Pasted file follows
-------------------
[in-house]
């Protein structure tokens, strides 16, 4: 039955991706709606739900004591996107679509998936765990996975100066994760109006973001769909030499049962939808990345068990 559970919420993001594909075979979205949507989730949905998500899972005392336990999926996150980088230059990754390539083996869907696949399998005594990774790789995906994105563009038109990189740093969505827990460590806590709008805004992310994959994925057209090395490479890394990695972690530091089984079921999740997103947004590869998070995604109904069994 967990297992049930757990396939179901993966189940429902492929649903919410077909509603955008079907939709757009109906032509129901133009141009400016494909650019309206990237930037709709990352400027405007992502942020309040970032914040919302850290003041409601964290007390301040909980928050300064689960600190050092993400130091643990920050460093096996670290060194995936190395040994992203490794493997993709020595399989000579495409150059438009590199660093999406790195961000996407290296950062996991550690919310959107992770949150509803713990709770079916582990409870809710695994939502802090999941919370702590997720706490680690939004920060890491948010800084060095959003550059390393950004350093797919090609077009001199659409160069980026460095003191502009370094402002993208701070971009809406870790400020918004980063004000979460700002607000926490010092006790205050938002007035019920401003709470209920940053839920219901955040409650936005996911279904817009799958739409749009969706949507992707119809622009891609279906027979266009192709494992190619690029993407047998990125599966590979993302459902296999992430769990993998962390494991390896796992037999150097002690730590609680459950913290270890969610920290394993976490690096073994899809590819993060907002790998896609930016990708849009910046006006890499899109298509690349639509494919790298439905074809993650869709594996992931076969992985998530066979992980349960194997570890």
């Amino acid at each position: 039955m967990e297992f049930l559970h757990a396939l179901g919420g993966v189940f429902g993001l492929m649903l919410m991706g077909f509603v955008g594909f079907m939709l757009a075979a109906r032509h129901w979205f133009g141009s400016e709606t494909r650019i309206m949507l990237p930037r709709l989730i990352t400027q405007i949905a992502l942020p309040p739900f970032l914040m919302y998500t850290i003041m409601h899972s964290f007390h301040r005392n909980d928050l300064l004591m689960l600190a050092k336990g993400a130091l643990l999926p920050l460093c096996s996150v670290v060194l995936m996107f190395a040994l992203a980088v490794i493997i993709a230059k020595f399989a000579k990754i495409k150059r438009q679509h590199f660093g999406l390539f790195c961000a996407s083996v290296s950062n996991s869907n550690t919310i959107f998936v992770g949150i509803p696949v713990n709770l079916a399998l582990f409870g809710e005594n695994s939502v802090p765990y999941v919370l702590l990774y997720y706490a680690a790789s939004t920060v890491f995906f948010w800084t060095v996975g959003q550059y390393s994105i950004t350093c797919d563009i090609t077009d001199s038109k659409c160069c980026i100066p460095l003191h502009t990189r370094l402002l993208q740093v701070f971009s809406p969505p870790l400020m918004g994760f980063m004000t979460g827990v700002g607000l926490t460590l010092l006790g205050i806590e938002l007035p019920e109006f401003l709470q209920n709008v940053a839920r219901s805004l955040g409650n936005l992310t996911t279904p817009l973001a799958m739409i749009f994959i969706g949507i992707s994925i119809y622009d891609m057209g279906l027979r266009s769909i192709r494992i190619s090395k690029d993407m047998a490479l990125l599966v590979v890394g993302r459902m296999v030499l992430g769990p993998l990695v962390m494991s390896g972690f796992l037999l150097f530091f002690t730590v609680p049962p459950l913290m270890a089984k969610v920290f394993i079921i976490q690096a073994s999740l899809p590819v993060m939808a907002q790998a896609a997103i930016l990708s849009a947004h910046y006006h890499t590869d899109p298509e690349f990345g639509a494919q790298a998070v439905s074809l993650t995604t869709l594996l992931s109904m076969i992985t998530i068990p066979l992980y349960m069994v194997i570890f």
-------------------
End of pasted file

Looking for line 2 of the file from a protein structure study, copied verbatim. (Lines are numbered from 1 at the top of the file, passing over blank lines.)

């Protein structure tokens, strides 16, 4: 039955991706709606739900004591996107679509998936765990996975100066994760109006973001769909030499049962939808990345068990 559970919420993001594909075979979205949507989730949905998500899972005392336990999926996150980088230059990754390539083996869907696949399998005594990774790789995906994105563009038109990189740093969505827990460590806590709008805004992310994959994925057209090395490479890394990695972690530091089984079921999740997103947004590869998070995604109904069994 967990297992049930757990396939179901993966189940429902492929649903919410077909509603955008079907939709757009109906032509129901133009141009400016494909650019309206990237930037709709990352400027405007992502942020309040970032914040919302850290003041409601964290007390301040909980928050300064689960600190050092993400130091643990920050460093096996670290060194995936190395040994992203490794493997993709020595399989000579495409150059438009590199660093999406790195961000996407290296950062996991550690919310959107992770949150509803713990709770079916582990409870809710695994939502802090999941919370702590997720706490680690939004920060890491948010800084060095959003550059390393950004350093797919090609077009001199659409160069980026460095003191502009370094402002993208701070971009809406870790400020918004980063004000979460700002607000926490010092006790205050938002007035019920401003709470209920940053839920219901955040409650936005996911279904817009799958739409749009969706949507992707119809622009891609279906027979266009192709494992190619690029993407047998990125599966590979993302459902296999992430769990993998962390494991390896796992037999150097002690730590609680459950913290270890969610920290394993976490690096073994899809590819993060907002790998896609930016990708849009910046006006890499899109298509690349639509494919790298439905074809993650869709594996992931076969992985998530066979992980349960194997570890």